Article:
Outsourcing vs upskilling: How and when to choose
Sole practitioners who are expanding their firms to have employees need to identify which business tasks they can manage themselves and which need to be done externally – making such calls can require some trial and error.
When one becomes a sole practitioner in law, Legalite principal Marianne Marchesi told Lawyers Weekly, you have to quickly learn “the whole A to Z” of running a business in order to keep your head above water.
“As lawyers, we’re not taught how to run a business. We’re taught and trained how to do the legal work. So, I read a lot of business books and I still do. I have a mentor, I outsource things that I wasn’t good at, like accounting. And I really needed to learn the ropes and start looking at Legalite as a business, not just a law firm – [this means] looking at everything, marketing operations, managing staff, being a good leader as well. There’s absolutely been a lot of learning curves from that point of view,” she said.
Speaking recently on The Boutique Lawyer Show about their experiences in transitioning from sole practitioner to employer, Ms Marchesi and Studio Legal principal Jennifer Tutty discussed what their respective experiences taught them about deciding between outsourcing and upskilling.
For Ms Tutty, bookkeeping and accounting are tasks that need to be outsourced “pretty quick smart”.
“I think bookkeeping is such an important service to outsource, even if you just have your quarterly accountant and someone who’s doing your monthly books and getting you the numbers every month as well as a profit and loss statement. You’ve got to really keep on top of the numbers. That is definitely something that I would recommend really very early on in the pace in running a business,” she argued.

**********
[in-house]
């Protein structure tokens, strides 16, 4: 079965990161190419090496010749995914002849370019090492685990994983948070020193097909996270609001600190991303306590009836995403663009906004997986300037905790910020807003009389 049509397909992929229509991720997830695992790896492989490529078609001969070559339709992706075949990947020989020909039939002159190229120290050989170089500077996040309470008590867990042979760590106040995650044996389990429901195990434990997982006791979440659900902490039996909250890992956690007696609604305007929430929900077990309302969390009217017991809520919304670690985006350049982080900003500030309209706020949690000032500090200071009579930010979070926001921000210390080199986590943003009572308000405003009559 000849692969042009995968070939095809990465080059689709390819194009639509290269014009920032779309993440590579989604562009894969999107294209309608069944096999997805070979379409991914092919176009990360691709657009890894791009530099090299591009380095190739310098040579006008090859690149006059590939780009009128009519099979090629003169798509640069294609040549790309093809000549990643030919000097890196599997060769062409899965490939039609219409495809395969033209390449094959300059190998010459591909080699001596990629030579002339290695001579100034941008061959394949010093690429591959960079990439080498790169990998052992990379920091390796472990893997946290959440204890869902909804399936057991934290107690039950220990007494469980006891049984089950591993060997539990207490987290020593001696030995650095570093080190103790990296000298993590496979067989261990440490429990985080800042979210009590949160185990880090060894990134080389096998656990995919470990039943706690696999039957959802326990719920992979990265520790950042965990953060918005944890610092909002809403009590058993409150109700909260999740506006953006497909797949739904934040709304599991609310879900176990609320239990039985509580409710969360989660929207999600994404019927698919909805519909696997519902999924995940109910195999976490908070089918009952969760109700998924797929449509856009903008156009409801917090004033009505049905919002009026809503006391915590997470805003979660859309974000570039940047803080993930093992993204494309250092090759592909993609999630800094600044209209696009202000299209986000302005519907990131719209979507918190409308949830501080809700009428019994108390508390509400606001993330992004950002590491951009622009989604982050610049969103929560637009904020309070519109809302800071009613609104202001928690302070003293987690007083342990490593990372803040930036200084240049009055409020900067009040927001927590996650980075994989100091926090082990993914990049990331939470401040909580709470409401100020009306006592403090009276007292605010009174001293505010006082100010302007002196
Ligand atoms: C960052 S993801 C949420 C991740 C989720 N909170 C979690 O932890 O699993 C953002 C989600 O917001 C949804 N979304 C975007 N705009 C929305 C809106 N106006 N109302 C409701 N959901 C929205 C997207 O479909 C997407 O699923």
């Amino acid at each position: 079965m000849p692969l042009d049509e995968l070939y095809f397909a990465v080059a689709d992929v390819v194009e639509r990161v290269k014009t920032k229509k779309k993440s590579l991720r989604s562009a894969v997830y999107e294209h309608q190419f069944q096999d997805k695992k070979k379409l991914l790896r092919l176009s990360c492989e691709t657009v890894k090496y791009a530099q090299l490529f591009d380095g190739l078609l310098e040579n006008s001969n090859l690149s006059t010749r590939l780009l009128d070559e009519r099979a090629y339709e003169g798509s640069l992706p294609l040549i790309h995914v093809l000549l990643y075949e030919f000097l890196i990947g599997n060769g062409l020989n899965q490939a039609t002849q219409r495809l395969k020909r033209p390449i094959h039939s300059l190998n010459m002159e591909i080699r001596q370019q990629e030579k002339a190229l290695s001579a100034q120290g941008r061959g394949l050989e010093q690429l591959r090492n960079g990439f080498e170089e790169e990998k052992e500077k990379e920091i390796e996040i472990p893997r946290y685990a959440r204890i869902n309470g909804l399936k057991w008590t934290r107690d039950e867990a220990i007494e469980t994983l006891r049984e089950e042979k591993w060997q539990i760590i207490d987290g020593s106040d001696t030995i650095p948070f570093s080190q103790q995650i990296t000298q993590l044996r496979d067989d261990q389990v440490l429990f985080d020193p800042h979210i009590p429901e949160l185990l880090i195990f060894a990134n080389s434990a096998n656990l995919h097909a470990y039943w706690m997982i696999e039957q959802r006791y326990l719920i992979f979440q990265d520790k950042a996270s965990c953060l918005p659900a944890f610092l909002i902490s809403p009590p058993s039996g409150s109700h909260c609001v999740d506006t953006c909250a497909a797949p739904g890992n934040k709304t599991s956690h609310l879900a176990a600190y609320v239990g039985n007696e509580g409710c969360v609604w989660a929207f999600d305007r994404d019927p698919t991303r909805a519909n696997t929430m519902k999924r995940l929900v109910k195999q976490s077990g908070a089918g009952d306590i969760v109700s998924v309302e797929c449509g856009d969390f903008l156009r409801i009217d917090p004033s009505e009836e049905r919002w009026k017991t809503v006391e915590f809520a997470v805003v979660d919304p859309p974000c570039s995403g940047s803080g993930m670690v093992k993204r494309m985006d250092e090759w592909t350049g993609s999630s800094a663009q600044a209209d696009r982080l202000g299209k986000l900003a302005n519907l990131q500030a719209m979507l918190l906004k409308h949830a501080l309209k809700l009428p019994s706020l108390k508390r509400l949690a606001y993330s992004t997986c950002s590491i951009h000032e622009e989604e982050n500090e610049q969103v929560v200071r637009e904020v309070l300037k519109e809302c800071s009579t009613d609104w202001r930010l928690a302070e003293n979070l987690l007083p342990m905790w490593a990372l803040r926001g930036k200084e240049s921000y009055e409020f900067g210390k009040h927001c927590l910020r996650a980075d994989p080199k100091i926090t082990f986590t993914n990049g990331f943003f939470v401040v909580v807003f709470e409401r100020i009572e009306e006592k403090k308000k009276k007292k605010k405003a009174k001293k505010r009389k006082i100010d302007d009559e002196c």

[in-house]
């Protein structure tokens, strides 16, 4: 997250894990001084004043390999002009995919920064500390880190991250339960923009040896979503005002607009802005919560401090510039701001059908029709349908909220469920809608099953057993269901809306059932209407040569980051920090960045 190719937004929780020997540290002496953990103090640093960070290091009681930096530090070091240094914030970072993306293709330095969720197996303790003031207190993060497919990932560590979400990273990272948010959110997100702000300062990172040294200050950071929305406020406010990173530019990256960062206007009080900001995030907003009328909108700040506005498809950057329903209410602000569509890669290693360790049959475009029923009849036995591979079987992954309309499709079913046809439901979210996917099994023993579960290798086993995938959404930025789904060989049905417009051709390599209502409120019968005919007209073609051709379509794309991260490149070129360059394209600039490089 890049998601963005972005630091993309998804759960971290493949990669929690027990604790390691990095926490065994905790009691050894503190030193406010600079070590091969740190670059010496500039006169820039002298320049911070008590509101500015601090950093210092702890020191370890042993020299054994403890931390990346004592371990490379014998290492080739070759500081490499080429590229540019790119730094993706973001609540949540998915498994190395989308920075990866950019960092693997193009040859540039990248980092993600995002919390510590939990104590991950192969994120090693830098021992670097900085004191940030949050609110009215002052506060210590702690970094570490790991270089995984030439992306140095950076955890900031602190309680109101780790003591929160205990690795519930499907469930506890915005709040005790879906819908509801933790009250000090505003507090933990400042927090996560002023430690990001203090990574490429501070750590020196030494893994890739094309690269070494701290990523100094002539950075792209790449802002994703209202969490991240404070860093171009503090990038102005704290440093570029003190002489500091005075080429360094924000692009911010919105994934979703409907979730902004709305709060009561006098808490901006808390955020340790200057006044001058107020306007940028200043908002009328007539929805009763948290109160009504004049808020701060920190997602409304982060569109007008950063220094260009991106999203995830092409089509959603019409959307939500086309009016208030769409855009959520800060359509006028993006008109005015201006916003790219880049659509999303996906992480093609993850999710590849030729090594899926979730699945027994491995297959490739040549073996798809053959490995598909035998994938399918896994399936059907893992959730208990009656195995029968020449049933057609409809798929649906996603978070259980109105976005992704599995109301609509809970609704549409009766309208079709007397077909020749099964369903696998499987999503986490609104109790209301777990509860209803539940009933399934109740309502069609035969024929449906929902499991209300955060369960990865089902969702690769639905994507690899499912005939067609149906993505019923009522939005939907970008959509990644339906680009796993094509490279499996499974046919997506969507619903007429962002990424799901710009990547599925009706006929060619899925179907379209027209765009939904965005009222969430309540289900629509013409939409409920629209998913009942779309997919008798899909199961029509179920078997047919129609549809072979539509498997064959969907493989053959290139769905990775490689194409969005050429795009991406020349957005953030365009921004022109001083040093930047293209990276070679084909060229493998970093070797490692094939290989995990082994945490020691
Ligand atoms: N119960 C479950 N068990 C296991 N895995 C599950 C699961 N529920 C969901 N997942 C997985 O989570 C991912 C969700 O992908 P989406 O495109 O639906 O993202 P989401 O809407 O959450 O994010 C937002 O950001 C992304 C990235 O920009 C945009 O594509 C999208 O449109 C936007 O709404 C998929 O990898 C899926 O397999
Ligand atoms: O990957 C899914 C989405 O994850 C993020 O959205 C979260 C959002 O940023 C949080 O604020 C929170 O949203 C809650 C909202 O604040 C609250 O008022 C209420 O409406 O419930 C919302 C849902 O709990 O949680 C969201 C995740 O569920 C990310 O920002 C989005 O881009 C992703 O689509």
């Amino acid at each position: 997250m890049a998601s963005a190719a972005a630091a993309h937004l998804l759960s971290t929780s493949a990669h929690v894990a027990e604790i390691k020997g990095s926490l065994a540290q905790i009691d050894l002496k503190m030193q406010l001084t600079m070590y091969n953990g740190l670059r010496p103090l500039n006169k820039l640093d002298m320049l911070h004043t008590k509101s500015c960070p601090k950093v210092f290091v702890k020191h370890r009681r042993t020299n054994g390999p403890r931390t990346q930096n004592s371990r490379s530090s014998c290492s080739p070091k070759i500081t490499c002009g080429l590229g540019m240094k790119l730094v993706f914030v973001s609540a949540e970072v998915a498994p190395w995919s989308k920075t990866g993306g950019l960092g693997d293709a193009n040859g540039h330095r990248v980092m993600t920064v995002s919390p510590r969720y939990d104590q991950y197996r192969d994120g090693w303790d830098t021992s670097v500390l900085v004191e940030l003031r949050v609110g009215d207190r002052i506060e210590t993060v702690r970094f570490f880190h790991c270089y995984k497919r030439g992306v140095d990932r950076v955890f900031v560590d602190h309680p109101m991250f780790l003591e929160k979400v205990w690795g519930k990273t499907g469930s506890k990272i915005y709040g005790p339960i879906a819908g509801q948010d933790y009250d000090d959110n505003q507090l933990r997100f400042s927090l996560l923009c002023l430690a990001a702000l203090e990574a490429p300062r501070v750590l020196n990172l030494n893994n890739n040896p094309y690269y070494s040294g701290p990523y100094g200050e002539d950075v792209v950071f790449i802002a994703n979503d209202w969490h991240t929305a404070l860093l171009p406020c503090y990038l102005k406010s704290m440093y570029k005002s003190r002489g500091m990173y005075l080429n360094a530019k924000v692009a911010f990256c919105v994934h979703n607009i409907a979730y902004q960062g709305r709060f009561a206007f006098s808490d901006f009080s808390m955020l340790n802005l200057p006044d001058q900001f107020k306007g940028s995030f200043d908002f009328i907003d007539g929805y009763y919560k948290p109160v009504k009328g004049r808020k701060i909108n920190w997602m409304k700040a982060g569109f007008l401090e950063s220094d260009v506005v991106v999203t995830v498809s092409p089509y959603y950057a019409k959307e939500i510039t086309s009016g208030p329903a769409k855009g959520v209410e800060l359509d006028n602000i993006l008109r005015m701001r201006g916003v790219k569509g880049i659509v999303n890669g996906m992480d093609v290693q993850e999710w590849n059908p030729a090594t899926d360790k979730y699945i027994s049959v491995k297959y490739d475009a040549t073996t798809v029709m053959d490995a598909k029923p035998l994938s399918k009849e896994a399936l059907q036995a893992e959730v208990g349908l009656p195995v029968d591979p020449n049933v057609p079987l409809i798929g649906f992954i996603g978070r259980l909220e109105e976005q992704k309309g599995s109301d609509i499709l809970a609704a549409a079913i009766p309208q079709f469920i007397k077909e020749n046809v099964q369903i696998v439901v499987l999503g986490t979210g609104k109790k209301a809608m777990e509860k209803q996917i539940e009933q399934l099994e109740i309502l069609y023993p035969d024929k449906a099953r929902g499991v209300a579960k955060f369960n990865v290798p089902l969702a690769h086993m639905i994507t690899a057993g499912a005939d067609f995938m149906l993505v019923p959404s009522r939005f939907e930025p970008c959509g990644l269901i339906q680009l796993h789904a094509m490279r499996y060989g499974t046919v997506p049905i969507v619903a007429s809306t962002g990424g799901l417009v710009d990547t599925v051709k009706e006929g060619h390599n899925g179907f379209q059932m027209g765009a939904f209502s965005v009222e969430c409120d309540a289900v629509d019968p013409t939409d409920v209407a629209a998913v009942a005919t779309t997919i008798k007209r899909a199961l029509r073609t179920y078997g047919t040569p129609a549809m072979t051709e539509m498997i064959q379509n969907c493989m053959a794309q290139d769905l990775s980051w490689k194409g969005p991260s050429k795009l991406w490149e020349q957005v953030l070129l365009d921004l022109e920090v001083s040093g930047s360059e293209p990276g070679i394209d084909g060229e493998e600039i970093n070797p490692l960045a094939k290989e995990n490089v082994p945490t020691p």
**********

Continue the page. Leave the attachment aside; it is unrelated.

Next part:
Ms Marchesi said that she opted to outsource “anything that I wasn’t good at”.
“Eventually, even things that I was good at, but just didn’t have time for, I’d started to outsource as well. But the things that I love doing, I hold on to, and they’re the things that I’m upskilling, and probably one of the main things for me has been around leadership,” she outlined.
“So, leading my team and upskilling in that, because I think if you’re transitioning from a sole practitioner to a law firm owner where you’re managing a team, that’s really essential to develop those leadership skills.”
There can also be a balance between taking on a particular task and collaborating with an external provider, Ms Tutty added.
“I’ve been running my practice for 10 years now, and I’ve got to say the hardest part of the job for me is the HR side of things. I’ve had some highs and I’ve had some real lows with running a team and if you can consult with someone in the HR space, I think that’s really valuable outsourcing to procure,” she reflected.
“It’s not all roses running a business, but when you get it right, it’s amazing.
“I think my biggest lesson over the last year or two is the importance of hiring for culture, not hiring for skills. So, I know I spent a bit too long looking at their resumes and choosing people based on their skillset, where I really need to be choosing people based on will they be good culture fit for Studio Legal? Do they share the same values as me personally and as my business? And once I did that, it was just amazing.”
Ms Marchesi agreed that managing a team is not easy, and is arguably one of the hardest parts of being a business owner.
“But with that it also comes with a lot of positives and a lot of joys as well. I think in terms of sort of the challenges with managing a team, it’s really important to understand each of your team members’ personalities, and you may need to adjust your leadership style for the person,” she said.
“So, for example, some people might be happy with straight up feedback, whereas others need to be cushioned a little bit more. It’s really getting to know your team and understanding them and understanding what motivates them and how they get fulfillment out of their jobs and really tailoring your leadership to their individual styles.”
In the same episode, the pair detailed how the age of coronavirus has opened a window for sole practitioners to employ others in a cost-effective fashion.
To listen to the full conversation with Marianne Marchesi and Jennifer Tutty, click below: